Incrementality is the Best Way to Prove Your Advertising is Working. Here’s How to Measure It

December 27, 2017 — by Natraj Ramachandran

The number one question advertisers are asking now is, “How can I measure incrementality?” In other words, “Did my ad campaign cause the consumer to convert?”

There have been many methods for measuring incrementality, including looking at conversions pre-and post your digital marketing efforts or using a complicated model. But in recent years, marketers have understood that the only true way to measure causality is to use a scientific approach.

In public health, the gold standard in measuring the efficacy of any intervention is a randomized control trial (RCT). For example, if we take two equal populations who have similar behavior and give one population a pill and another a placebo we can then measure the effectiveness of the pill we administered.

The same can be done in marketing. In Incrementality Testing, users are separated into two equal populations. One group (test) receives an ad and another group (control) doesn’t. Once we observe the conversion rates of both these populations we can measure their incremental conversions. More importantly, we can accurately measure the cause and effect of our marketing efforts.

In order to create solid lift measurement tests, you need to follow an experimental design approach:

Setting up your test

Measuring incrementality is simple if you follow these steps:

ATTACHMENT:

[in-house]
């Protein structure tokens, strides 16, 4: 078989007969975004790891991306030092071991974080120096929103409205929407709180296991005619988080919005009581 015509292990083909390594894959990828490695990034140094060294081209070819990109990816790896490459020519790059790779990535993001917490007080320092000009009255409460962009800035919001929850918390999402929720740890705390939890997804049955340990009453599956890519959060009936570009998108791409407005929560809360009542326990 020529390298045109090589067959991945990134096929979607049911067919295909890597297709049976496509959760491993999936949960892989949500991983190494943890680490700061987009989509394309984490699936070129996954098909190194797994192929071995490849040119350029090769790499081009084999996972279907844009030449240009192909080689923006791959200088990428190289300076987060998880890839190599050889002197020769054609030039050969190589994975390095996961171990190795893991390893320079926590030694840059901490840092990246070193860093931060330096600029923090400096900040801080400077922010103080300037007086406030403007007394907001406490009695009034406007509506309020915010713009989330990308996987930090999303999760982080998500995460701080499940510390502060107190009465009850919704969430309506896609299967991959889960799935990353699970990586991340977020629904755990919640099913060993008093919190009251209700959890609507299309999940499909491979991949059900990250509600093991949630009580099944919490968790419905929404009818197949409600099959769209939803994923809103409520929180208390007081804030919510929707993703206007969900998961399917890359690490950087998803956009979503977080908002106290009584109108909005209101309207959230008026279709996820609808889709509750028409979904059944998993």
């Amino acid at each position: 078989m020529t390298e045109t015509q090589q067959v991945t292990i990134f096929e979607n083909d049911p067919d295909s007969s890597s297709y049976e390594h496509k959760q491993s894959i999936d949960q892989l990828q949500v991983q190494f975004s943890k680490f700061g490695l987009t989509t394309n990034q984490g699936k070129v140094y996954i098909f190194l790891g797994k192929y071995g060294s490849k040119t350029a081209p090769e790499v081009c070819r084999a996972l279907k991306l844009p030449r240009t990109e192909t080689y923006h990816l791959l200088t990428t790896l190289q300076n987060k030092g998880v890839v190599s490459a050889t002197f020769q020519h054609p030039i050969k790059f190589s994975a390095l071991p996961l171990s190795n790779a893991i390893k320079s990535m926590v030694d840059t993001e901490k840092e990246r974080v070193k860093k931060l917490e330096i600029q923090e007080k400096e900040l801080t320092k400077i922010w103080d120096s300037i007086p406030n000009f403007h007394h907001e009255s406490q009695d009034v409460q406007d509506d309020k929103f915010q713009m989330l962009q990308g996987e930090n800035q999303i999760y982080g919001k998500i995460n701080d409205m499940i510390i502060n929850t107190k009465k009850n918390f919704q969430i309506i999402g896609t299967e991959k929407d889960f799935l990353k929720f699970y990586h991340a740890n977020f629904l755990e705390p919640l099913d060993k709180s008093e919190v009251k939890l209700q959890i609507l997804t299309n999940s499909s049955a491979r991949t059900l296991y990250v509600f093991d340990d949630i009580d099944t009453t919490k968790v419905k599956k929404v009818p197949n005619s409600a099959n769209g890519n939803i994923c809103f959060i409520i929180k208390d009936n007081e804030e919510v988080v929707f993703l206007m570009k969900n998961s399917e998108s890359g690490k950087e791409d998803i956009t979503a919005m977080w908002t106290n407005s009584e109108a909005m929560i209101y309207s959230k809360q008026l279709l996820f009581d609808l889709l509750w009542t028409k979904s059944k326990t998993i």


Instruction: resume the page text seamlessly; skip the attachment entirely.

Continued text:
1) Randomization
Randomization ensures that the populations in test and control are statistically equivalent. This allows us to compare behaviors of the groups.

2) Hypothesis
The key to a strong Lift Measurement test is creating a hypothesis. This can be created by looking at previous observational data. Without a strong hypothesis, the results of your test will be pointless.

3) Primary outcome
Decide the behavior you are trying to observe. For example, if we show an ad for pants, we hope that the desired behavior would be the customer would then buy pants. In your test that would be the conversion event.

4) Length
Select a start and end date of a reporting cycle to ensure that reporting results align to the hypothesis of the test (minimizing distortions due to influences of time).

5) Expected use of outcome
The results of your study should contribute to the advancement of knowledge of your marketing campaign. You will use results to make strategy, budgetary and/or optimizing results.

Understanding your results

1) Lift, incrementality, incremental conversion, confidence, confidence intervals what do they all mean?
A common confusion with any test are the metrics you receive. It is essential that you have defined your results before you receive them.

a) Lift
This will give you the likelihood to convert. For example, let’s say your lift is 30%, this would mean that if we show your ad to a consumer they are 30% more likely to convert.

b) Incrementality

The percentage of conversions you received because of your ad. Let’s say we run our test and get a 20% incrementality, this means we received 20% more conversions because we showed an ad. Or alternatively we would have lost 20% had we not shown this ad.


c) Incremental Conversions/Revenue

Generally, a portion of sales would have occurred despite the campaign. Your incremental conversions/revenue are conversions that occurred as a result of your campaign. These conversions wouldn’t have occurred if your ad was not shown.

1) Confidence %

Your confidence is the % of distribution that sits above zero. For example, if we get a 90% confidence We are 90% sure that the lift is > 0.  This is a good, positive signal we look for to validate expected results.

2) Confidence Intervals